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Title: Serialization and asynchronous techniques for reliable network-on-chip communication
Author: Ogg, Simon
ISNI:       0000 0004 2672 6061
Awarding Body: University of Southampton
Current Institution: University of Southampton
Date of Award: 2009
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The Network-on-Chip (NoC) paradigm has been proposed as a potentially viable onchip communication infrastructure for multiprocessor SoC. This thesis investigates the development and validation of efficient links that improve NoC performance, power consumption and reliability. There is emphasis on low-level simulation and validation of the NoC links throughout and gate level circuits are given to provide practical implementations. The first part of the thesis investigates the use of compression in bit-serial point-to-point links as a means of increasing the available bandwidth of the links in NoC. A bit-serial link reduces the cost of interconnect by reducing the number of wires, but at the expense of reduced throughput. Compression is used to improve the throughput of the serial link by reducing the amount of data transmitted through unused significant bit removal. The compression is performed in real time and the overhead of the extra circuitry is small. The link is modelled in VHDL and simulated to check functionality and correct operation. The second part of the thesis investigates the development of serial asynchronous links to overcome issues such as power and interconnect area overhead in NoC links. Serialization is used to reduce the interconnect cost of a link by reducing the number of wires needed. The combination of asynchronous circuitry and serialization allows for a lower wiring area and reduced power NoC link, in particular for increased link length. The serial asynchronous link is compared to a fully synchronous link of similar characteristics. Power, area and throughput is compared between the asynchronous and synchronous solutions. Validation is performed on FPGA to confirm the correct functionality of the serialized asynchronous link. Unreliability due to soft errors is becoming an issue with scaling of technology. The third part of the thesis investigates a novel data coding technique for the asynchronous links developed earlier which offers resilience to soft errors. Resilience is achieved by coding the data using symbols for each bit and a common reference so that transient errors on the NoC link wires can be detected by comparing the symbols and reference to obtain validity of the data and the value of the data. Practical circuits are shown and simulated as well as the area and power estimates.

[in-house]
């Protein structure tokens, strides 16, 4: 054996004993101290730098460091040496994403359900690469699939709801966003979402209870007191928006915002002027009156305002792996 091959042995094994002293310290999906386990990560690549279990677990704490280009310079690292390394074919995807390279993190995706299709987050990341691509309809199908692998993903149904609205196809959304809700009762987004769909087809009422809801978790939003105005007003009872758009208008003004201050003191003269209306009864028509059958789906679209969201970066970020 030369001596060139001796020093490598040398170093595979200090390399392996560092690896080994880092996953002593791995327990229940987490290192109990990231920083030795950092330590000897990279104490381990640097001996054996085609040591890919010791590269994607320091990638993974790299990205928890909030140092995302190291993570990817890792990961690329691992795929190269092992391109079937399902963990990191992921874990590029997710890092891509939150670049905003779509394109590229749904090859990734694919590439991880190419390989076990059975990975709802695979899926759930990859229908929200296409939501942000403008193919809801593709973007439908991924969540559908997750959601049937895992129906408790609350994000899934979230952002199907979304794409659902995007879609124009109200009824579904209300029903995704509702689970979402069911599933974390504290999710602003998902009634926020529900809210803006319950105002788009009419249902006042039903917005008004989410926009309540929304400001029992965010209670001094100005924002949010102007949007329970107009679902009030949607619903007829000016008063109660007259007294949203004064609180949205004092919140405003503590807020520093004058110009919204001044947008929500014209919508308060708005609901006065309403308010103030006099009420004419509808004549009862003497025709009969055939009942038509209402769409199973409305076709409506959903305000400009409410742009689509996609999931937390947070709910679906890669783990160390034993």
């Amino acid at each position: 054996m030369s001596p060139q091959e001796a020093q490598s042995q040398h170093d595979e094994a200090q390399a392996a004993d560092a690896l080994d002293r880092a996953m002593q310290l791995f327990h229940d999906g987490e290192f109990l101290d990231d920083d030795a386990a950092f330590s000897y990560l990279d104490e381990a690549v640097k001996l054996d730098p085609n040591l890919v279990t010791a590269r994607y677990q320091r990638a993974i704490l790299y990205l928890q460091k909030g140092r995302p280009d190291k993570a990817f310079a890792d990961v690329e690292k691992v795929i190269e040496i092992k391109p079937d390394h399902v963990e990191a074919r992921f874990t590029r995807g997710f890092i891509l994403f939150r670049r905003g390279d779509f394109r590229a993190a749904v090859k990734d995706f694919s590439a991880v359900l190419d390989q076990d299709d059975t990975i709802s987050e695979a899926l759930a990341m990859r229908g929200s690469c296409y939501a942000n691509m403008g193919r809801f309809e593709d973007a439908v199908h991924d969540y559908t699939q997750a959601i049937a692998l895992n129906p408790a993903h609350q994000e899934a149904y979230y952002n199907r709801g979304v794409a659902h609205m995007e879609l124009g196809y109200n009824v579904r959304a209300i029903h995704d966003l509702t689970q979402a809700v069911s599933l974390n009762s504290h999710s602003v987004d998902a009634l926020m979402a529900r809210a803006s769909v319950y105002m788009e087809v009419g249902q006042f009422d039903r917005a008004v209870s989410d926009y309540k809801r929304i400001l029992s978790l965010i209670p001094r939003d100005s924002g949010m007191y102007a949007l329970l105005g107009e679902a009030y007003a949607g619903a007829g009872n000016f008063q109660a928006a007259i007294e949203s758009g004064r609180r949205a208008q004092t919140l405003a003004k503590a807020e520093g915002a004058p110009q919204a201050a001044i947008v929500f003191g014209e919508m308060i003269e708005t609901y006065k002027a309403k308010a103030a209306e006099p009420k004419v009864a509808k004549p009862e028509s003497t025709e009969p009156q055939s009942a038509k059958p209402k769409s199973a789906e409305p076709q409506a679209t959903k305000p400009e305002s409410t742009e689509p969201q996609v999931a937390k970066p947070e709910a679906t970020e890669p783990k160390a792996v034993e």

Supervisor: Al-Hashimi, Bashir Sponsor: Not available
Qualification Name: Thesis (Ph.D.) Qualification Level: Doctoral
EThOS ID:  DOI: Not available
Keywords: QA75 Electronic computers. Computer science